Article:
Ontario is home to a collection of seemingly endless yellow fields that offer a dazzling view of the rural Heartland. But what exactly makes up those brightly coloured meadows?
They're actually plants called rapeseeds, which are flowering members of the mustard or cabbage family. Farmers cultivate them every year for their oil-rich seeds to make canola, which is used in multiple applications including cooking, lubricants, and even fuel in some cases.
Ontario farmers planted a total of 45,000 acres of canola last year. In the southern regions of the province, the rapeseeds are usually at their brightest yellow in the springtime and are harvested in early July and August.
You can almost always find them while driving along the rural highways in the province, or near small towns along the way.
One of the best routes for seeing canola fields is on the way up north to Tobermory on the Bruce Peninsula. Many people who make the trip stop by the side of the highway to take photos in the fields, or enjoy a quick picnic before heading out on the road again.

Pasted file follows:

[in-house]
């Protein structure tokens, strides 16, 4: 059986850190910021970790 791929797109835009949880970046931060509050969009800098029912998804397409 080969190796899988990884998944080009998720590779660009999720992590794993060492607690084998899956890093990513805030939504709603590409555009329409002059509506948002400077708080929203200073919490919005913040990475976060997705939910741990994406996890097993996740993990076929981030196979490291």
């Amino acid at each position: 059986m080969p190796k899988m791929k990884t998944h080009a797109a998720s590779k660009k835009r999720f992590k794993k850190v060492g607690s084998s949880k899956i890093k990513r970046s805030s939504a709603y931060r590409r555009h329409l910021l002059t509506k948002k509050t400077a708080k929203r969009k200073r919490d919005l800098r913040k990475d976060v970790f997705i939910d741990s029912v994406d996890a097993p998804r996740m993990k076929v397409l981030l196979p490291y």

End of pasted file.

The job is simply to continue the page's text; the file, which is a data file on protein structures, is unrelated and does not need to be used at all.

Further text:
Photo shown is of @autumnliggett in a canola field near Bruce Peninsula
To get from Toronto to Tobermory, all you need to do is follow Hwy 10 north to Hwy 6, then follow the rest of Hwy 6 to its end. Some of the brightest canola fields are at the Bruce Peninsula itself, so you may want to save your roadside stop for when you're nearer to the area.
Make sure to visit a canola field this summer!